It’s not our fault. It’s just nature and nurture. But it IS important that we find ways of managing our responses to these triggers if we are to be successful in business and have more comfortable lives in general.
Success is not eliminating or ignoring our emotions. It is not in how ‘tough’ we are or whether we stand up and fight against whatever or whoever triggered us.
Success is in what results we achieve whilst still being a good person in SPITE of these triggers and emotions happening.
We cannot stop our triggers getting hammered by the largely uncontrollable external environment that surrounds us.
We cannot halt the world and everything and everyone in it. We cannot redesign the human nature of emotional experience. But we can find the courage to go on doing what we are doing (or trying to do), being who we are and helping the world be a better place despite them.
- Courage is not the absence of fear or emotion.
- Courage is striving forward despite feeling fear and emotion.
- Courage – and therefore success – is ONLY possible BECAUSE fear and emotion exist in us.
So if you get triggered easily, or at all.
If you feel fear, anger or emotion at the thought of what you need to do in business; your opportunities to truly be courageous are even higher.
Recognize what your triggers are.
Find healthy ways to live in harmony with them, rather than fight them, who whoever caused them.
The important thing is to remember when it comes to managing triggers in business, is who we are being is more important than what we’re doing.
Feeling emotions is a completely normal part of being a human, and not something that we can ever eradicate – but which we must learn how to embrace and express In a way that is healthy for us and not intrusive to the lives of others.
Finally, when we see other people reacting with anger, fear, frustration, hatred or displeasure; it is also our responsibility to understand that they too may have been triggered in some way and are suffering the conscious or subconscious results of a ‘trigger’ that they haven’t yet learned how to manage.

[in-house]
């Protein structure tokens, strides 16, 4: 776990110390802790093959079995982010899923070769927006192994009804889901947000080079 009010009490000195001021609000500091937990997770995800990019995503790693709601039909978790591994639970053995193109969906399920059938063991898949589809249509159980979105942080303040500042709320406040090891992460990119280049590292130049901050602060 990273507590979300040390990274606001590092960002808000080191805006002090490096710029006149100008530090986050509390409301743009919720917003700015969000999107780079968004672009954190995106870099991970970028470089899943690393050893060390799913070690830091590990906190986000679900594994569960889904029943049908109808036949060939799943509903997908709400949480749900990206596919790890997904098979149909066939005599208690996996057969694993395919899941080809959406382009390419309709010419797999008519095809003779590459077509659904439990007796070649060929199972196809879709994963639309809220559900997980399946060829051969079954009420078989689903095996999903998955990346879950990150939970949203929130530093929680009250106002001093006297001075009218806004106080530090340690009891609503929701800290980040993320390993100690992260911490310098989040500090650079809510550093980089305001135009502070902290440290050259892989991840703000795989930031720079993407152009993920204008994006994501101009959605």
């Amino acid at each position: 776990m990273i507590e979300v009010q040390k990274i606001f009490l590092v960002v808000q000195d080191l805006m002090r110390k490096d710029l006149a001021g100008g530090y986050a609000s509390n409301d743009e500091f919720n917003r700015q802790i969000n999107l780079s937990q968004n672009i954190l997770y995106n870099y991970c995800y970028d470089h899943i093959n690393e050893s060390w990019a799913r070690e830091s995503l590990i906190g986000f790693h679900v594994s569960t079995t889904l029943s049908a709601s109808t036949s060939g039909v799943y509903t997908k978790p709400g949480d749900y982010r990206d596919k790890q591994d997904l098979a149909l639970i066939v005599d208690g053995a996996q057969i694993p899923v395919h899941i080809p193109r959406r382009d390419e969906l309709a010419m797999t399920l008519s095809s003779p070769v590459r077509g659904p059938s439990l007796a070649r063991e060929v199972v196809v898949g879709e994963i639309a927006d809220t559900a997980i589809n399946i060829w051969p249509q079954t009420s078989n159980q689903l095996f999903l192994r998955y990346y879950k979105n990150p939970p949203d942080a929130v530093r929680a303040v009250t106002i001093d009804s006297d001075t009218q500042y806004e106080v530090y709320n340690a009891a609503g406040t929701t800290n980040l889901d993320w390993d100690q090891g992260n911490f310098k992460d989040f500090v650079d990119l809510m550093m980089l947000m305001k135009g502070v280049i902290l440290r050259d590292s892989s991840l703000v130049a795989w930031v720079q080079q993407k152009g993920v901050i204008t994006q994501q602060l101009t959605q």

And as such, we should just all be a little kinder to one another – especially in business where life is already tough enough at times.
We never truly know what’s going on inside the world of our fellow human beings; so let’s not pull another trigger at them, when they already have one pointed at themselves.
Have a little think today about the following:
What are your triggers?
How do you know you’ve been triggered?
Why do those things trigger you? What kind of underlying fear is behind the trigger?
How do you want to show up in the world as an entrepreneur? / What kind of person do you wish to be seen as?
As such, what must you remind yourself to do, and NOT do, when you get triggered?
What will you do differently next time you get triggered?
Sarah Cordiner holds the record for being the youngest University “Executive Director & Head of Campus” in Australian history; a university ranked number 1 in Australia at the time of her leadership, and is one of the most remote university campuses in the world. With over 14 years in business in the education industry, Sarah currently has over 180,000 students from 181 countries enrolled in her own online courses in her own global education company. @Sarah_Cordiner